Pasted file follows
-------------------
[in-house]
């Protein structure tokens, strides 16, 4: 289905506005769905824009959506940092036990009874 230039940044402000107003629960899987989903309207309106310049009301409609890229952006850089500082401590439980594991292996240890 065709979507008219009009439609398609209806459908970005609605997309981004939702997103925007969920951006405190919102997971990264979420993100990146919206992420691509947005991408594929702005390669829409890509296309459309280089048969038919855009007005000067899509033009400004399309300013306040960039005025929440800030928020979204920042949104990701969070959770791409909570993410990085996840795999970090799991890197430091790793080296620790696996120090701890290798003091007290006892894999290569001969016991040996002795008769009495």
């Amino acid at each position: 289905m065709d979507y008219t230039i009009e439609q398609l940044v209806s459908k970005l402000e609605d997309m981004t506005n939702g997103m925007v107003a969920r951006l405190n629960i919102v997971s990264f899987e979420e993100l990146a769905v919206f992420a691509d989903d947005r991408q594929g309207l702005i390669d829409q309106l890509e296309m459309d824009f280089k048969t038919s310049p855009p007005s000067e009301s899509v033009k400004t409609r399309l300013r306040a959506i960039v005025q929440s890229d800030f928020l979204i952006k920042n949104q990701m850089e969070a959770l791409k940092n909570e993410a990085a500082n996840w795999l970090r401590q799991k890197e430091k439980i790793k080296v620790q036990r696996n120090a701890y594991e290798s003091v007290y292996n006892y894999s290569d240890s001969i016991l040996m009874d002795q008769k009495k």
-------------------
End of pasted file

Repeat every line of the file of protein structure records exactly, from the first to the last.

[in-house]
């Protein structure tokens, strides 16, 4: 289905506005769905824009959506940092036990009874 230039940044402000107003629960899987989903309207309106310049009301409609890229952006850089500082401590439980594991292996240890 065709979507008219009009439609398609209806459908970005609605997309981004939702997103925007969920951006405190919102997971990264979420993100990146919206992420691509947005991408594929702005390669829409890509296309459309280089048969038919855009007005000067899509033009400004399309300013306040960039005025929440800030928020979204920042949104990701969070959770791409909570993410990085996840795999970090799991890197430091790793080296620790696996120090701890290798003091007290006892894999290569001969016991040996002795008769009495």
């Amino acid at each position: 289905m065709d979507y008219t230039i009009e439609q398609l940044v209806s459908k970005l402000e609605d997309m981004t506005n939702g997103m925007v107003a969920r951006l405190n629960i919102v997971s990264f899987e979420e993100l990146a769905v919206f992420a691509d989903d947005r991408q594929g309207l702005i390669d829409q309106l890509e296309m459309d824009f280089k048969t038919s310049p855009p007005s000067e009301s899509v033009k400004t409609r399309l300013r306040a959506i960039v005025q929440s890229d800030f928020l979204i952006k920042n949104q990701m850089e969070a959770l791409k940092n909570e993410a990085a500082n996840w795999l970090r401590q799991k890197e430091k439980i790793k080296v620790q036990r696996n120090a701890y594991e290798s003091v007290y292996n006892y894999s290569d240890s001969i016991l040996m009874d002795q008769k009495k």